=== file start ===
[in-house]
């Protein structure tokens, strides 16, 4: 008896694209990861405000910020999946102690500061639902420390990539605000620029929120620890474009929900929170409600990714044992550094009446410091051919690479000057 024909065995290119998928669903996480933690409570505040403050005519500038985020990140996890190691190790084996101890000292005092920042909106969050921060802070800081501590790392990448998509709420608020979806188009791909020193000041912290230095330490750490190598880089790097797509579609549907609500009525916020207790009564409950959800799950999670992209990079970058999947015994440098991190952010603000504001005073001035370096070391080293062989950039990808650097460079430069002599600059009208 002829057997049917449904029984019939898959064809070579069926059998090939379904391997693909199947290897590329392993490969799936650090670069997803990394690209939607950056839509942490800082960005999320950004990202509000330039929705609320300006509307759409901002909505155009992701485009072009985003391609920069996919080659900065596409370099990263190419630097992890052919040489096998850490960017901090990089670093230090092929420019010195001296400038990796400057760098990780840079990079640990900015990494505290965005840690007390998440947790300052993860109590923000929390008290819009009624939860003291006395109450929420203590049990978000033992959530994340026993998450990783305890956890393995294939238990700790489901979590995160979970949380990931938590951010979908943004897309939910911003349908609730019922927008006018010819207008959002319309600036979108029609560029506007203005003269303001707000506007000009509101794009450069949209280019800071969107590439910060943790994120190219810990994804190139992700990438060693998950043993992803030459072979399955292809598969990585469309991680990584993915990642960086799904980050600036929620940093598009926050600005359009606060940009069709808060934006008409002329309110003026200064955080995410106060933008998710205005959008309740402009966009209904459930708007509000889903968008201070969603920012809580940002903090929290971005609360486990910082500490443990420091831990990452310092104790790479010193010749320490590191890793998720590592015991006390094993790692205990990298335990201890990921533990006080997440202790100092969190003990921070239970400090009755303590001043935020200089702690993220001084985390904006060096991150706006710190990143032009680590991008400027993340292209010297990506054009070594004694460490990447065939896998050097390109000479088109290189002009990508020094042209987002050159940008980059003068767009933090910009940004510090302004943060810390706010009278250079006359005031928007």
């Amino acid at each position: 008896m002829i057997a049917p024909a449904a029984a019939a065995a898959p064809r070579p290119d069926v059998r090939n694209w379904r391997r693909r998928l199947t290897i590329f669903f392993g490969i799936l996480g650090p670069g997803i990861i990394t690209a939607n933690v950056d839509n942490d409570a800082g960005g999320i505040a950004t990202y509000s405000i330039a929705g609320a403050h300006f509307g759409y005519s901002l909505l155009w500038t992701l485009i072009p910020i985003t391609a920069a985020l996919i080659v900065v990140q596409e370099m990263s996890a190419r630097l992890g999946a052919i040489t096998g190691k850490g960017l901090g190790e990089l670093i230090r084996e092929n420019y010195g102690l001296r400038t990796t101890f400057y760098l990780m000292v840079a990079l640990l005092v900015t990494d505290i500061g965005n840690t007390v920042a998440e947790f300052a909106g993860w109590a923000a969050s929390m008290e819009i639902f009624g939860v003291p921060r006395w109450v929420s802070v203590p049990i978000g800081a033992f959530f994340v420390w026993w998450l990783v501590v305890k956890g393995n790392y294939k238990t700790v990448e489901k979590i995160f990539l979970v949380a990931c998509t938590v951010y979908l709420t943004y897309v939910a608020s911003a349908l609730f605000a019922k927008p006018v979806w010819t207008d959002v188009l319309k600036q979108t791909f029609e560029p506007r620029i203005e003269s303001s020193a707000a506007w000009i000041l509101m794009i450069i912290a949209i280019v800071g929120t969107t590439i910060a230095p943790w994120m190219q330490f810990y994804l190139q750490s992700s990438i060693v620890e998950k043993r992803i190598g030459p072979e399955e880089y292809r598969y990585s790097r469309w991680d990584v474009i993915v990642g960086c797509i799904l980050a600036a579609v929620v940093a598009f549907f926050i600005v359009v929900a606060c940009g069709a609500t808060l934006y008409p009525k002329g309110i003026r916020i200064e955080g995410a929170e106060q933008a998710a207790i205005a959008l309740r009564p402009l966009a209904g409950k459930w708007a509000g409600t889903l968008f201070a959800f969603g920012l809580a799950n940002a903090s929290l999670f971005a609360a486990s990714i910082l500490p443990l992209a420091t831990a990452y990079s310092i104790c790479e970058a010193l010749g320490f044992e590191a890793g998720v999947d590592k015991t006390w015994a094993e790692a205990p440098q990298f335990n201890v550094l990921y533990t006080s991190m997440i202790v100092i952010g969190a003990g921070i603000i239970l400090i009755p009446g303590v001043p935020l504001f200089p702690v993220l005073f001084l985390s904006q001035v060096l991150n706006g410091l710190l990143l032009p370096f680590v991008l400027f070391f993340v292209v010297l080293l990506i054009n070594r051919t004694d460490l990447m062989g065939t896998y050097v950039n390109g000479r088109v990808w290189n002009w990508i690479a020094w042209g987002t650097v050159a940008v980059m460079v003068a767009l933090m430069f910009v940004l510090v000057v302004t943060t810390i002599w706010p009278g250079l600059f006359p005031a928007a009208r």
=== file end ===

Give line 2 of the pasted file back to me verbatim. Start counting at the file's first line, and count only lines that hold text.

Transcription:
């Protein structure tokens, strides 16, 4: 008896694209990861405000910020999946102690500061639902420390990539605000620029929120620890474009929900929170409600990714044992550094009446410091051919690479000057 024909065995290119998928669903996480933690409570505040403050005519500038985020990140996890190691190790084996101890000292005092920042909106969050921060802070800081501590790392990448998509709420608020979806188009791909020193000041912290230095330490750490190598880089790097797509579609549907609500009525916020207790009564409950959800799950999670992209990079970058999947015994440098991190952010603000504001005073001035370096070391080293062989950039990808650097460079430069002599600059009208 002829057997049917449904029984019939898959064809070579069926059998090939379904391997693909199947290897590329392993490969799936650090670069997803990394690209939607950056839509942490800082960005999320950004990202509000330039929705609320300006509307759409901002909505155009992701485009072009985003391609920069996919080659900065596409370099990263190419630097992890052919040489096998850490960017901090990089670093230090092929420019010195001296400038990796400057760098990780840079990079640990900015990494505290965005840690007390998440947790300052993860109590923000929390008290819009009624939860003291006395109450929420203590049990978000033992959530994340026993998450990783305890956890393995294939238990700790489901979590995160979970949380990931938590951010979908943004897309939910911003349908609730019922927008006018010819207008959002319309600036979108029609560029506007203005003269303001707000506007000009509101794009450069949209280019800071969107590439910060943790994120190219810990994804190139992700990438060693998950043993992803030459072979399955292809598969990585469309991680990584993915990642960086799904980050600036929620940093598009926050600005359009606060940009069709808060934006008409002329309110003026200064955080995410106060933008998710205005959008309740402009966009209904459930708007509000889903968008201070969603920012809580940002903090929290971005609360486990910082500490443990420091831990990452310092104790790479010193010749320490590191890793998720590592015991006390094993790692205990990298335990201890990921533990006080997440202790100092969190003990921070239970400090009755303590001043935020200089702690993220001084985390904006060096991150706006710190990143032009680590991008400027993340292209010297990506054009070594004694460490990447065939896998050097390109000479088109290189002009990508020094042209987002050159940008980059003068767009933090910009940004510090302004943060810390706010009278250079006359005031928007």